Question about G-Tubes with Mickey Button

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    Hello! I'm a new nurse to the home health setting and am taking care of a young patient in their twenties that has a g-tube with a mickey button. I'm not very familiar with g-tubes and was wondering if someone could answer a question for me:wink2: Is there a certain time frame that I need to wait between administering each med and is it okay to hook her feeding up between meds, she has continuous feedings? Also is it okay to administer her meds in pushing on the syringe if it is done gently? Thanks!!
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  4. 1
    Quote from Mandi LPN
    Hello! I'm a new nurse to the home health setting and am taking care of a young patient in their twenties that has a g-tube with a mickey button. I'm not very familiar with g-tubes and was wondering if someone could answer a question for me:wink2: Is there a certain time frame that I need to wait between administering each med and is it okay to hook her feeding up between meds, she has continuous feedings? Also is it okay to administer her meds in pushing on the syringe if it is done gently? Thanks!!
    I give meds thru g-tubes with continuous feeds all the time. No waiting in between, keep the feed going (just kink it off while pushing the med). The only exception would be if it's a med that's not to be given with food, or if it's specifically supposed to be separated from other meds. An example would be sucralfate.
    nurse ladybug likes this.
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    Policy at our facility is- crush each med separately and add 5-10 cc of water. administer one medication, then 5-10 cc of water, and repeat w/ other meds. Liquid meds should not be mixed because different pH can cause precipitates. (This is according to our pharmacy consultant) Also meds ideally should flow in by gravity, but we all know that is hard to do. Hope this helps.
    nurse ladybug likes this.
  6. 0
    Quote from nursejoy1
    Policy at our facility is- crush each med separately and add 5-10 cc of water. administer one medication, then 5-10 cc of water, and repeat w/ other meds. Liquid meds should not be mixed because different pH can cause precipitates. (This is according to our pharmacy consultant) Also meds ideally should flow in by gravity, but we all know that is hard to do. Hope this helps.


    Thanks so much! This definately answered my question, I appreciate it very much!!
  7. 1
    Quote from Mandi LPN
    Hello! I'm a new nurse to the home health setting and am taking care of a young patient in their twenties that has a g-tube with a mickey button. I'm not very familiar with g-tubes and was wondering if someone could answer a question for me:wink2: Is there a certain time frame that I need to wait between administering each med and is it okay to hook her feeding up between meds, she has continuous feedings? Also is it okay to administer her meds in pushing on the syringe if it is done gently? Thanks!!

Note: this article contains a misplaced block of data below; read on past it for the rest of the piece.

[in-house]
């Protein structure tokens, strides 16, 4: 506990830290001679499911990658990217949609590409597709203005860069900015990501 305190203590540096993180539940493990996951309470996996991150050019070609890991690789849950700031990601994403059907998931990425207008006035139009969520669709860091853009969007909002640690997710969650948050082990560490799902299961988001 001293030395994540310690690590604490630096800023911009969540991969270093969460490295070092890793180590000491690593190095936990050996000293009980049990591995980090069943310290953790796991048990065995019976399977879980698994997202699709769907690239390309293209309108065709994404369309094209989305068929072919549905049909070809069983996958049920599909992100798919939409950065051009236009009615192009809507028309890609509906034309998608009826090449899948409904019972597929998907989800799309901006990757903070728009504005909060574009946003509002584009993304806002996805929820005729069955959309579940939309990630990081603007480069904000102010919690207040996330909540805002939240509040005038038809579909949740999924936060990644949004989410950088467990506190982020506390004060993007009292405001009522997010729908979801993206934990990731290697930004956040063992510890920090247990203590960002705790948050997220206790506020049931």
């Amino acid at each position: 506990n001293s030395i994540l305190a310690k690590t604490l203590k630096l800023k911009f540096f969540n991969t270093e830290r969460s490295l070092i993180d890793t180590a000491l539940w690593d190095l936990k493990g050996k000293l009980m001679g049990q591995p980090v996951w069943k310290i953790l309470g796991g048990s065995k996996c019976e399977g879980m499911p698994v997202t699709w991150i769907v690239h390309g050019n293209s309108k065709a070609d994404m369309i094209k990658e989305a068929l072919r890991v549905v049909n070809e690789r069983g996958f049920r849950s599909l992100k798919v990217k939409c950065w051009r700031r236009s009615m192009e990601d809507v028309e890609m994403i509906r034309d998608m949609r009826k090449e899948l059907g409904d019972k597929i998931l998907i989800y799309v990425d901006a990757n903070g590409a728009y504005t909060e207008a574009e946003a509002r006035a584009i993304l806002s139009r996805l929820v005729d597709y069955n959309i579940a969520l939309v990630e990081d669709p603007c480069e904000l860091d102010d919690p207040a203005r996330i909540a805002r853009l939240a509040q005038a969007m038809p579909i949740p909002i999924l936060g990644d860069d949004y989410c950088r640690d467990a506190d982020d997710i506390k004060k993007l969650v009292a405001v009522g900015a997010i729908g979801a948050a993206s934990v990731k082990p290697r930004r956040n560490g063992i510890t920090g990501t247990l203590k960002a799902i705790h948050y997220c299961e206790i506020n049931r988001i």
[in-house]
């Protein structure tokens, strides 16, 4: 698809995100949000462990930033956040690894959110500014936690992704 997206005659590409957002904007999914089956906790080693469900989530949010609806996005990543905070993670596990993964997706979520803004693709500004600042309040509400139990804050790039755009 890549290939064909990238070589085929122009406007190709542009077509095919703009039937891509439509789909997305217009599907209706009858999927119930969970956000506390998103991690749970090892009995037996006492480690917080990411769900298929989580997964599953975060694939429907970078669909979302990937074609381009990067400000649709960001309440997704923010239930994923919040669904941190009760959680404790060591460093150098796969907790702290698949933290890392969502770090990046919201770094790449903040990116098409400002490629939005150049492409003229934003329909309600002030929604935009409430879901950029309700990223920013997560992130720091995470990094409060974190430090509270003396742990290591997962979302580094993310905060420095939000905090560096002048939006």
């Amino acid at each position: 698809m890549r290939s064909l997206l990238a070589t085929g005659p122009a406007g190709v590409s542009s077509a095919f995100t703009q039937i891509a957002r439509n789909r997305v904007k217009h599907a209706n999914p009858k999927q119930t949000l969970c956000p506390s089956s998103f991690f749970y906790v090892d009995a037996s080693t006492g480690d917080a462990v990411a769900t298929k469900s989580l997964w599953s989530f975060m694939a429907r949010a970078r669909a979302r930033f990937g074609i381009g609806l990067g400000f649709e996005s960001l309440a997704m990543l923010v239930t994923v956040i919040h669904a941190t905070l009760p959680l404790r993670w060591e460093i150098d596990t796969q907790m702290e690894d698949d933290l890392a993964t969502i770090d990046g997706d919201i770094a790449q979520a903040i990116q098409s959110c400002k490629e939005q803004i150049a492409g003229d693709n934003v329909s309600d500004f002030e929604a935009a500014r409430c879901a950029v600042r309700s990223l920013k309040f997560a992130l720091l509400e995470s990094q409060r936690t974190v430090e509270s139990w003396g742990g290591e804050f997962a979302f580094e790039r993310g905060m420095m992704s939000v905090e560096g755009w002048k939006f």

You asked if it's ok to administer med by pushing on the syringe. Yes, you can use the syringes to administer, but you should never give syringe meds straight into the Mickey button, you should instead, always hook up the adapter to the Mickey button and push the syringe meds through that. Giving the meds directly into the G-tube can be too much pressure on the G-tube and can cause damage, yet this is a common practice seen in homecare.
    nurse ladybug likes this.
  8. 1
    The adapter should have a medicine port and a feeding port. You can put meds in the med port without having to disconnect the feeding. (provided it is ok to mix with food of course).
    nurse ladybug likes this.
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    Also you need to know what your pts doctor wants done should it pop out. (This happens more to babies because they stiffen their tummies when they cry; however the balloon can leak on anyone.) Check out www.mic-key.com for more information.
    nurse ladybug likes this.
  10. 1
    Quote from Mandi LPN
    Also is it okay to administer her meds in pushing on the syringe if it is done gently? Thanks!!
    No, no, no, no, never! Can you tell I feel strongly about this :chuckle , too many years spent dealing with the longterm consquences on too many kiddos.

    You only ever gravity to a Mic-Key, a child's stomach is too small and even the smallest amount of pressure can cause erosions of the gastric mucosa. If you're having problems giving meds try using the venting/bolus extension rather than the right angle feeding extension. http://www.kchealthcare.com/docs/R12718-English.pdf
    nurse ladybug likes this.
  11. 0
    The OP referred to a young adult.

    These instructions from the manufacturer say to INJECT medication and flush with water. To me, that means push, which I have done thousands of times without problems.

    http://www.kchealthcare.com/docs/R82...%20English.pdf


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